Facebook takes more heat for enabling political falsehoods
Facebook came under fresh criticism Tuesday for its hands-off approach to political speech, as a group of employees and US lawmakers called on the social network to apply fact-checking for politicians spreading misinformation.
A letter from Facebook employees urged the company to crack down on “civic misinformation,” saying the spread of debunked claims is a “threat” to what the company stands for.
“We strongly object to this policy as it stands. It doesn’t protect voices, but instead allows politicians to weaponize our platform by targeting people who believe that content posted by political figures is trustworthy,” said the letter first obtained by the New York Times, which said some 250 employees had endorsed it.
At the same time, US lawmakers critical of Facebook stepped up their calls to revisit its policy, which exempts comments and paid ads on the platform from fact-checking — an issue that has become heated with President Donald Trump’s online ads using what some called “provably false” claims.
“Facebook’s new ads policy allows politicians to run demonstrably false advertising on its platform. I don’t think that’s right,” said Senator Mark Warner, a Virginia Democrat who added that he sent a letter to Facebook chief executive Mark Zuckerberg calling on him “to reverse this decision.”
Other Democrats joined the effort, welcoming the letter from Facebook employees.
“Being a politician shouldn’t be a license to lie — especially to spread hatred. If Facebook employees get it so should Zuckerberg,” tweeted Senator Richard Blumenthal.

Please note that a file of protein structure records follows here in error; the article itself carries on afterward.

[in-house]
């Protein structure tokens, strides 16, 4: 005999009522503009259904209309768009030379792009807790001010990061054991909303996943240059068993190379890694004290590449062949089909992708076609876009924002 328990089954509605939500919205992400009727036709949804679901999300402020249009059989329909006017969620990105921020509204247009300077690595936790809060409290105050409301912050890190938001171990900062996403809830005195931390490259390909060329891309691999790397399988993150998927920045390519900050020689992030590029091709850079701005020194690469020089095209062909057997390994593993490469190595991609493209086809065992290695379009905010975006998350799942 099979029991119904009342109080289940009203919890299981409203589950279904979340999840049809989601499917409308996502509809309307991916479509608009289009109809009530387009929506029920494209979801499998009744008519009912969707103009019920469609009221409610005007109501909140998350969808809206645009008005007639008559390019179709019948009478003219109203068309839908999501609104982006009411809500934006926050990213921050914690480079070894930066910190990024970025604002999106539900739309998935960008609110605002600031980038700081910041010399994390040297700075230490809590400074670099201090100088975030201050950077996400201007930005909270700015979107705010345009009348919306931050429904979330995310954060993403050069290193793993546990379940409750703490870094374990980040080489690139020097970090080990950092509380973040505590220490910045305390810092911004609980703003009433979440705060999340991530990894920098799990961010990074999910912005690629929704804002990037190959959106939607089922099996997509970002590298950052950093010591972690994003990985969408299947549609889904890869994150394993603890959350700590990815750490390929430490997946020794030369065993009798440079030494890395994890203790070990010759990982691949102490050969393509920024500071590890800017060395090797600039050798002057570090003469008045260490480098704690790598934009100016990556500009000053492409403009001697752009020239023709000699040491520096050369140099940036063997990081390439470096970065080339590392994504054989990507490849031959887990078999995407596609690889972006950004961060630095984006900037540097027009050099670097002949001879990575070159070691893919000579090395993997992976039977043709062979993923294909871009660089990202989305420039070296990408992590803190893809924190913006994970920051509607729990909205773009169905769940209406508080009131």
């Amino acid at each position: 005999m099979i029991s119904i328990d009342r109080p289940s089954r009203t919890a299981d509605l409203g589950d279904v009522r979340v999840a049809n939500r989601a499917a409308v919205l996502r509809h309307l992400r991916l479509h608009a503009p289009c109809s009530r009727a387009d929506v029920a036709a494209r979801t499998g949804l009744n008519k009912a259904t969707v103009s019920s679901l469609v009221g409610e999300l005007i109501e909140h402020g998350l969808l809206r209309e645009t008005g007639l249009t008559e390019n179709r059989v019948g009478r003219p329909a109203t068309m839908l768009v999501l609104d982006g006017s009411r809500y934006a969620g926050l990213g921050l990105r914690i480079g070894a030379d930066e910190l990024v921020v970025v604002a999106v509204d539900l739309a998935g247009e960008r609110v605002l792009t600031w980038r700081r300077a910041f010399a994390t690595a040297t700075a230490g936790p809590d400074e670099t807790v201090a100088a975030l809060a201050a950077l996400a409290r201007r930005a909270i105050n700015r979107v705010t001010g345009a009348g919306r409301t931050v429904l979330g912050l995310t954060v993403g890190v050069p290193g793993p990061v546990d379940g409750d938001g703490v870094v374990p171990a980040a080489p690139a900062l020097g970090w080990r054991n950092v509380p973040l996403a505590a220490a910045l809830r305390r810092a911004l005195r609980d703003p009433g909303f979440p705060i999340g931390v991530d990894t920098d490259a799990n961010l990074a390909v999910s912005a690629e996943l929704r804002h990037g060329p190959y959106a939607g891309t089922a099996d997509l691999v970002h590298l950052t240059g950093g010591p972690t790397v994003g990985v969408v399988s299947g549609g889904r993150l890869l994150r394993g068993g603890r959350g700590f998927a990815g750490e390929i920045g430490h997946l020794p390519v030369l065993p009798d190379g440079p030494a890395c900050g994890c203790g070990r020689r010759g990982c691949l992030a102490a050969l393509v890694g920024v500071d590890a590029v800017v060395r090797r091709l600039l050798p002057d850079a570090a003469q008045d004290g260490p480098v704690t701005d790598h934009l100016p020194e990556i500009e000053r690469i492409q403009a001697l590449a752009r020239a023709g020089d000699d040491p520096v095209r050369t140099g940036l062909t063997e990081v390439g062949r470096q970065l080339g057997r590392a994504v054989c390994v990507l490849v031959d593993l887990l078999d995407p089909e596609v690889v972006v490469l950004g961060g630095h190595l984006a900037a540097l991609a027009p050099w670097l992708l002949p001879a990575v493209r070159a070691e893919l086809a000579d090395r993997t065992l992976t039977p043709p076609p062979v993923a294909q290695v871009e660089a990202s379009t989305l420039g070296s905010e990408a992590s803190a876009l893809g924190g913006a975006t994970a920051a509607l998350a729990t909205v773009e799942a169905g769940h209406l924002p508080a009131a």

Those comments were echoed by Senator and presidential hopeful Elizabeth Warren, who tweeted: “Facebook’s own employees know just how dangerous their policy allowing politicians to lie in political ads will be for our democracy. Mark Zuckerberg should listen to them — and I applaud their brave efforts to hold their own company accountable.”
Facebook did not respond to an AFP query, but Zuckerberg earlier this month articulated Facebook’s policy, saying it’s not the job of tech firms to “censor” politicians.
Zuckerberg said the policy is based on a long tradition of allowing free expression.
“I don’t think most people want to live in a world where you can only post things that tech companies judge to be 100 percent true,” he said.
The policy on Facebook, and a similar approach from other platforms such as Twitter, creates a challenge for online firms seeking to avoid the role of being an “arbiter” of truth and entering the fray of politics.
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